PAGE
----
Special Session 2: Data-Driven Optimization with Business Process Mining

Organizer : Om Prakash Vyas1, Jerome Geyer-Klingeberg 2
1Indian Institute of Information Technology, Allahabad , India
2Celonis, Munich, Germany
Abstract: Process Mining, positioned at the interface between Process Science and Data Science, combines event data with process models and intends to gain insights, identify bottlenecks, predict problems, and optimize organizational processes. Process Mining, already being used for high-volume processes in large organizations, will soon become the ‘new normal’ for smaller organizations and processes with few cases as well.
Despite a huge surge in researching endeavors in Process Discovery, Conformance Checking, and Model Enhancement, positioning them as three verticals of Process Mining, there are a number of research challenges that need to be overcome to realize the vision of data driven optimization of business processes. The optimization paradigm in the process mining context are being explored at following levels:
1. When it comes to creating process models, event logs generated by process-oriented information systems are treated as a critical resource. Conformance checking can be formulated as an optimization problem with the model and log repair. Thus, conformance checking corresponds to solving optimization problems that grow exponentially in the size of the model and the length of traces in the event log
2. Optimization metaheuristics have also been widely applied in the context of automated process discovery, with the goal of gradual discovery and advancement of process models to achieve a tradeoff between accuracy and simplicity. The most notorious of these approaches are those based on evolutionary (genetic) algorithms. However, several other metaheuristics have been researched, such as Imperialist competition algorithms, swarm particle optimization, and simulated glow in this context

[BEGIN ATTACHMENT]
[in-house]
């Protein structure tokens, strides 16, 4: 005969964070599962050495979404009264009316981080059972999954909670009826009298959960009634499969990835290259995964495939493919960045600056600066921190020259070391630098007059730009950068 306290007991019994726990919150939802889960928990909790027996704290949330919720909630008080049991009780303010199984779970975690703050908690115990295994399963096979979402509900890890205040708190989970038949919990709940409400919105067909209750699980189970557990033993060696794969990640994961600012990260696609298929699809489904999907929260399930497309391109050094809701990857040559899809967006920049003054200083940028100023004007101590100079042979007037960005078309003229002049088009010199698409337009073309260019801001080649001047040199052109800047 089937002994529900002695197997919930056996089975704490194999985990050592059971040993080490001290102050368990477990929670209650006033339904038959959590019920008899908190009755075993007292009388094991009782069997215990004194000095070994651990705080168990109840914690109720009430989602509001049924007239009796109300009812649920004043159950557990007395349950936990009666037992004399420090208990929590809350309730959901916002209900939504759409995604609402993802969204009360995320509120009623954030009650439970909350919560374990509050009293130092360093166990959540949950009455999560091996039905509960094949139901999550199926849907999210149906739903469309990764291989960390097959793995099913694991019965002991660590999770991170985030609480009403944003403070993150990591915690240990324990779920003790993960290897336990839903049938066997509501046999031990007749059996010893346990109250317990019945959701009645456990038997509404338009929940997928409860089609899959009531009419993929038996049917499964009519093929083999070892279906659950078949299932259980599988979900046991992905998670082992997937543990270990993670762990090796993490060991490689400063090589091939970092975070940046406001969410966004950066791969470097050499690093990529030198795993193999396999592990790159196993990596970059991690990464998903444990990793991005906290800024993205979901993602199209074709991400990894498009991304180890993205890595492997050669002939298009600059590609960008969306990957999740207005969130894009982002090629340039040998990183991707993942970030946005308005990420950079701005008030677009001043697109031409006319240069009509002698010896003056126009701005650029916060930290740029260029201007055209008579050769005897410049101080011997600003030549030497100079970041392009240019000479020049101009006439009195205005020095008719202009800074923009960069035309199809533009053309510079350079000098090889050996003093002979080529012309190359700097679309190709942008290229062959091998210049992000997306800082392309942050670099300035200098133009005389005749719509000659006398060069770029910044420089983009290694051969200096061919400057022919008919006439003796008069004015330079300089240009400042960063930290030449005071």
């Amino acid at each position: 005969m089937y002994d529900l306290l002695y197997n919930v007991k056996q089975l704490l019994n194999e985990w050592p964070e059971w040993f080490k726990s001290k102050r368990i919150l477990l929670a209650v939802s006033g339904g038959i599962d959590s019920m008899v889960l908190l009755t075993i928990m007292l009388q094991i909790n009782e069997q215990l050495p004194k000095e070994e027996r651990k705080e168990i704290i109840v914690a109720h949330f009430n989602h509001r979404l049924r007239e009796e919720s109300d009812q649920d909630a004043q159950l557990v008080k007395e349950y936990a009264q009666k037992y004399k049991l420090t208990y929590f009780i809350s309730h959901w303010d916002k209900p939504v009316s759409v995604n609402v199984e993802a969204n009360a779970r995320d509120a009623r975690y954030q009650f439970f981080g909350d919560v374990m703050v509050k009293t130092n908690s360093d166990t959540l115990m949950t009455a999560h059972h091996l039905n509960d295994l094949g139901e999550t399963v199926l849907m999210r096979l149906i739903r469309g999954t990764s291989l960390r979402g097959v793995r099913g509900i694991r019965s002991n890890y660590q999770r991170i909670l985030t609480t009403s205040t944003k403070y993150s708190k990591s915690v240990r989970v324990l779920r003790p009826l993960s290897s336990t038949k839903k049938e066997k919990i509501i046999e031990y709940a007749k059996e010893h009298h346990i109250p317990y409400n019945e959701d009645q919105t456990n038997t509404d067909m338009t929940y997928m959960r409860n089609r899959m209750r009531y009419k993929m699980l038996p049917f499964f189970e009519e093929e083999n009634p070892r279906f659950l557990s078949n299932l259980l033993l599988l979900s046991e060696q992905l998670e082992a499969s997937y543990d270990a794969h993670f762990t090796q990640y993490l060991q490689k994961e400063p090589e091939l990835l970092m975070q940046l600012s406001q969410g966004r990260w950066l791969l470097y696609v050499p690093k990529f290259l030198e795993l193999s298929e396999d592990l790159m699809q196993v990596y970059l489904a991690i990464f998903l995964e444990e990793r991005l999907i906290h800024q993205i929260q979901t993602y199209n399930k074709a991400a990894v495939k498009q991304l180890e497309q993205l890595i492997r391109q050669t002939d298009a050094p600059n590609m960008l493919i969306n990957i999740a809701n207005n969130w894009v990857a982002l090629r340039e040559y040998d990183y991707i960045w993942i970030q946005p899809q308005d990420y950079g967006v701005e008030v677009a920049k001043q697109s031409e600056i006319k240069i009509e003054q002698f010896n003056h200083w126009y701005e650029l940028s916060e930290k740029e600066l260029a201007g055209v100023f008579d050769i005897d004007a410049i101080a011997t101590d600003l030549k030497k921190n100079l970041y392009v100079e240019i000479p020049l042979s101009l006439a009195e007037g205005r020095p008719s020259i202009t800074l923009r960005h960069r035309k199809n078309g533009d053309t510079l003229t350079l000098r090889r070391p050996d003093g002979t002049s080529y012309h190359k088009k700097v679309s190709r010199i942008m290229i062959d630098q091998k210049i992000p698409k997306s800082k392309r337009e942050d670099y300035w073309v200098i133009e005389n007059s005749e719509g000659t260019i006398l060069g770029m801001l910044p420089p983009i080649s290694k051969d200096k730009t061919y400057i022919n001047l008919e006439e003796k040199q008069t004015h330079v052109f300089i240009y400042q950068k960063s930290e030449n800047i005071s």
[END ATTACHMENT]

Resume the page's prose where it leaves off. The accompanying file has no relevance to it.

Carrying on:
3. Data ingestion from diverse source systems is supported by AI, which allows to identify and customize structured and unstructured data from various sources. Thus, various optimization techniques can be used to improve the performance of the data transformation discovery techniques in the context of the synthesis of routine specifications.
With rapidly growing applications in this special session invites original unpublished research contributions that demonstrate current findings in the area of application of data science and optimization techniques for process mining, with special reference to algorithms for process discovery, conformance checking, and process model enhancement.

Special Session 3: Learning and Intelligent Optimization for Physical Systems

Organizer: Michael Vrahatis1, Konstantinos Chatzilygeroudis1
1Department of Mathematics, University of Patras, Greece
Abstract: Several critical challenges arise when operating with physical systems contrary to theoretical models, simulated environments, or static datasets. Firstly, reducing the up-time of experimenting with the systems is essential. Experimenting extensively on a physical system might lead to hardware failures that are expensive to replace. Secondly, the algorithm should never produce behaviors that might harm the humans around it or the system itself (e.g., we do not want to break a robot that costs 2M euros). Therefore, to develop effective Machine Learning or Intelligent Optimization methods on physical systems, one has to consider the above challenges during the process of designing the algorithms. Learning and data-driven methods can learn very complex models/controllers and improve over time which is useful when operating with physical systems. However, such methods require a prohibited amount of samples to work reliably, and providing formal guarantees on the obtained solutions is challenging. On the other hand, traditional mathematical optimization is more often used in physical systems since it can operate with no or little data and provide solid theoretical foundations, but it is not easy to make an algorithm that can improve the performance over time. This special session welcomes submissions on "Learning and Intelligent Optimization for Physical Systems", where the goal is to find novel methods that effectively combine data-driven/ML approaches with mathematical optimization to solve tasks on physical systems. Examples are robot learning for control, sensors, embedded systems/mobile phone algorithms, real-time systems/applications, and human-computer interaction.

Special Session 4: Combinatorial and Integer Optimization Layers in Deep Learning

Organizer: Elias B. Khalil1, Bistra Dilkina2, Axel Parmentier1
1Industrial Engineering, University of Toronto, Canada
2Computer Science, University of Southern California, USA
3Ecole Nationale des Ponts et Chaussées, France